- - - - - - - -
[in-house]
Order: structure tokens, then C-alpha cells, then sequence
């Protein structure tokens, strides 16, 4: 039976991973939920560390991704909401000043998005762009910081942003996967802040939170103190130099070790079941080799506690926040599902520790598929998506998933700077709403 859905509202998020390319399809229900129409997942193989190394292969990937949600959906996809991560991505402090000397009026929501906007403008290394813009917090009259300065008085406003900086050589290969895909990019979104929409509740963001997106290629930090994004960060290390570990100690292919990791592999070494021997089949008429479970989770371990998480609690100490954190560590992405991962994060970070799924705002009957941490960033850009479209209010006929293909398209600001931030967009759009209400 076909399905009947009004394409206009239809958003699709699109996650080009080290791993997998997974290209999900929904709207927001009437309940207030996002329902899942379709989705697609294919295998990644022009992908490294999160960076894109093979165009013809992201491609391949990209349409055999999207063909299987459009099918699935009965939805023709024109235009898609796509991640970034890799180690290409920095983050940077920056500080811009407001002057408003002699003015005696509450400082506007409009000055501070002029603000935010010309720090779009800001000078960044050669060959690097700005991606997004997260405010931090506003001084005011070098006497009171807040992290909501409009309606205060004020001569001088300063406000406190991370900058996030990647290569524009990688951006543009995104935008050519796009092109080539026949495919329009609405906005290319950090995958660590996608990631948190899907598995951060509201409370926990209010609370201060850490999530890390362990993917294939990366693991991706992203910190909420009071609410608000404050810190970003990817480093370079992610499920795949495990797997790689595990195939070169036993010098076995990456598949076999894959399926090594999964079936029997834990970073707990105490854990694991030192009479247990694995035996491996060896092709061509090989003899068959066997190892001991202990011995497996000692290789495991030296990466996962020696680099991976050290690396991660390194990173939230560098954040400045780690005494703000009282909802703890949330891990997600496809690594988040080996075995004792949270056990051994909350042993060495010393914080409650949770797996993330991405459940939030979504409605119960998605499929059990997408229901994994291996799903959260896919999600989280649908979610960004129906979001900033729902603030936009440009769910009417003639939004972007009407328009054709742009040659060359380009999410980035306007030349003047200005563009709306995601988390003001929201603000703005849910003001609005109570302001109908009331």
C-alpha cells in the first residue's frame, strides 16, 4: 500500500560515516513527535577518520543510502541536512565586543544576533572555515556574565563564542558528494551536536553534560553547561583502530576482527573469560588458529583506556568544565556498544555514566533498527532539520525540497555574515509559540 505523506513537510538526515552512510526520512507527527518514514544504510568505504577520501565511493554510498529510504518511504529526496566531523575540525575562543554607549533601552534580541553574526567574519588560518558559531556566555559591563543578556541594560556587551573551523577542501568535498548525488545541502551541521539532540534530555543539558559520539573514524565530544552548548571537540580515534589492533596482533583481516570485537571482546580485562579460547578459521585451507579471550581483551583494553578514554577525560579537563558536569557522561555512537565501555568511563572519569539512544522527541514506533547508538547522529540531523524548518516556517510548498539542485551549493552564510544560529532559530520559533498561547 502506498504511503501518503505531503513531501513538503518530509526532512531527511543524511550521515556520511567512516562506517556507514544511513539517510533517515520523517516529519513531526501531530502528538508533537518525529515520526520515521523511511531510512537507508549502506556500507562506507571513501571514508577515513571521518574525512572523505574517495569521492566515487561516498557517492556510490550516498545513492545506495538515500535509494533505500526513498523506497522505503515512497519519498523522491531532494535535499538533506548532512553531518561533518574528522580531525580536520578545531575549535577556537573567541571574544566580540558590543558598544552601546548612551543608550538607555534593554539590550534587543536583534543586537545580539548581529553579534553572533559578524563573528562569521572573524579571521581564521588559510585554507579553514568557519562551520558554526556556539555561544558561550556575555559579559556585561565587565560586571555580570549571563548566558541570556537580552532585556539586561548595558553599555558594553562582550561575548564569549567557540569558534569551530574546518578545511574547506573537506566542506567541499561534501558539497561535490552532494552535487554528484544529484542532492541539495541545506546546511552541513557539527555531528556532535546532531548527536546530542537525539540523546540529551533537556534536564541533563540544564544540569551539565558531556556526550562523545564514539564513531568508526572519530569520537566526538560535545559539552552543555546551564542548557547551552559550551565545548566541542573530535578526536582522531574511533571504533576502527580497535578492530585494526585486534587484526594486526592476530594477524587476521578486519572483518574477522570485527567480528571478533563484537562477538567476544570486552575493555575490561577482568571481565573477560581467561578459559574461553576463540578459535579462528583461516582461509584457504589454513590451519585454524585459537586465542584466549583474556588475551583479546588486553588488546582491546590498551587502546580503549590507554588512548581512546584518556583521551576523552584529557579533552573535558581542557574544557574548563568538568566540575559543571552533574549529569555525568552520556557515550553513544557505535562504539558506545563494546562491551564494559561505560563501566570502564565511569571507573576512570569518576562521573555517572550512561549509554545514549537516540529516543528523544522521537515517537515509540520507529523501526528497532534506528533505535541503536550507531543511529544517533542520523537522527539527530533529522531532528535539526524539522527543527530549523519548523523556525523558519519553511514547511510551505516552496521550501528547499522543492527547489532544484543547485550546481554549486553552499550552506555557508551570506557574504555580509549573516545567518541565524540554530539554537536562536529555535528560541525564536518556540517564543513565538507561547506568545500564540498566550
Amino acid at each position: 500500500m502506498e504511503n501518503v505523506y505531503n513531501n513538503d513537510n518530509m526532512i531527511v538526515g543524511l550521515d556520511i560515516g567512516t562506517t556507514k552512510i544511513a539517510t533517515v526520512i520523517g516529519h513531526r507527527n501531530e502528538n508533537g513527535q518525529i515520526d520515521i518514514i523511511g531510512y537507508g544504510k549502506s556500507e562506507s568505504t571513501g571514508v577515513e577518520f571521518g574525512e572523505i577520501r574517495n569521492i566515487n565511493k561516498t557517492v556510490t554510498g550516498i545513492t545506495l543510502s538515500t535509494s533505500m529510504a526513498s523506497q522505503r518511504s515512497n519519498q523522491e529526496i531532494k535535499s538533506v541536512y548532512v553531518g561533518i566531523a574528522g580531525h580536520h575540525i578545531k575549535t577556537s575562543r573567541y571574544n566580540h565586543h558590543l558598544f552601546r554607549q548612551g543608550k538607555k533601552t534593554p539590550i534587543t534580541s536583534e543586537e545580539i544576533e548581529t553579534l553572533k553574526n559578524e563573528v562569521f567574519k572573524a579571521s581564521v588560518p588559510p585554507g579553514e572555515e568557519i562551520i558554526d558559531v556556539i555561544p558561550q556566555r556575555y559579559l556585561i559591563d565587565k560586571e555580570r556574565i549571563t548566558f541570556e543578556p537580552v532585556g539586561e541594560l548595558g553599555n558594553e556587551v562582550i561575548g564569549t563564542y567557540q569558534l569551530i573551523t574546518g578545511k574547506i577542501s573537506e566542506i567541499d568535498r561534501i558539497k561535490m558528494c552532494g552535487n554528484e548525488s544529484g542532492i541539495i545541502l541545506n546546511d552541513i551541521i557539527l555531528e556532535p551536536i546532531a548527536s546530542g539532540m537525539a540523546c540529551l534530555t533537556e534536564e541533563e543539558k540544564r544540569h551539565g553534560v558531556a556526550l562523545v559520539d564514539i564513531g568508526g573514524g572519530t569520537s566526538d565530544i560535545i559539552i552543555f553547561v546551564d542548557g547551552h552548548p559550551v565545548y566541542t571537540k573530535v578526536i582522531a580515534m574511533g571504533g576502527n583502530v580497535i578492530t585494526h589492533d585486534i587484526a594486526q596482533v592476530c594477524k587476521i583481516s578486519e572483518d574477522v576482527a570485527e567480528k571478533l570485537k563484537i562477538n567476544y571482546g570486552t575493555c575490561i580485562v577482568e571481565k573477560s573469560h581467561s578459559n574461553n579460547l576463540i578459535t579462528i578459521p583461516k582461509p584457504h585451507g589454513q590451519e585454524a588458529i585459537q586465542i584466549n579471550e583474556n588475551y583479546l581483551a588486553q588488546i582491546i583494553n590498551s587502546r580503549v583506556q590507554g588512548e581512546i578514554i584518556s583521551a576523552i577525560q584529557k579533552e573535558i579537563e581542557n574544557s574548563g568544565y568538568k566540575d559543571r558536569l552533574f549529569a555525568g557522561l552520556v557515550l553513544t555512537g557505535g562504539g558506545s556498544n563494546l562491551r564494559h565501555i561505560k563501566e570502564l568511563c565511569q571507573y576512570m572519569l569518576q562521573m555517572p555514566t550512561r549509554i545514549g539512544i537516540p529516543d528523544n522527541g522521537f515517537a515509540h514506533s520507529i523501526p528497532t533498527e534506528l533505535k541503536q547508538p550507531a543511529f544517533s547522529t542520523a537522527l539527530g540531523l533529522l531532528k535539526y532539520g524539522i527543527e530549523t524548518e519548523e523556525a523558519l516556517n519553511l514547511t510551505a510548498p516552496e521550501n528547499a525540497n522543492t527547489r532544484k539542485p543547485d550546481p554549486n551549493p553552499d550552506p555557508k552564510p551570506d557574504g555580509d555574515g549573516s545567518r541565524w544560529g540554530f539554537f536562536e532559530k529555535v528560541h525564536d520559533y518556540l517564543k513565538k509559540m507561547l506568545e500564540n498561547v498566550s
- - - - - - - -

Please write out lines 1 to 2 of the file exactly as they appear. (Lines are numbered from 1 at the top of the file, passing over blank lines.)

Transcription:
[in-house]
Order: structure tokens, then C-alpha cells, then sequence